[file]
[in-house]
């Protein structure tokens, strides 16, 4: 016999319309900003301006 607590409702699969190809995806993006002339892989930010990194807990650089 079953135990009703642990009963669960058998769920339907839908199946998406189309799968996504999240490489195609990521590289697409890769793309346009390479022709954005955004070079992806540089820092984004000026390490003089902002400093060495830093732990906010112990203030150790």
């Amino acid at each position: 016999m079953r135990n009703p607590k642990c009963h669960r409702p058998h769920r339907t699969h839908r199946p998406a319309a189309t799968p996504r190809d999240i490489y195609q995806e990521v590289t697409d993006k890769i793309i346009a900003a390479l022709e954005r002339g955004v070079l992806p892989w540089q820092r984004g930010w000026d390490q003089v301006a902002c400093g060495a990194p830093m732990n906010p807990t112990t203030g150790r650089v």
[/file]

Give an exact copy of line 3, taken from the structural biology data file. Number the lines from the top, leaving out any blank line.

């Amino acid at each position: 016999m079953r135990n009703p607590k642990c009963h669960r409702p058998h769920r339907t699969h839908r199946p998406a319309a189309t799968p996504r190809d999240i490489y195609q995806e990521v590289t697409d993006k890769i793309i346009a900003a390479l022709e954005r002339g955004v070079l992806p892989w540089q820092r984004g930010w000026d390490q003089v301006a902002c400093g060495a990194p830093m732990n906010p807990t112990t203030g150790r650089v």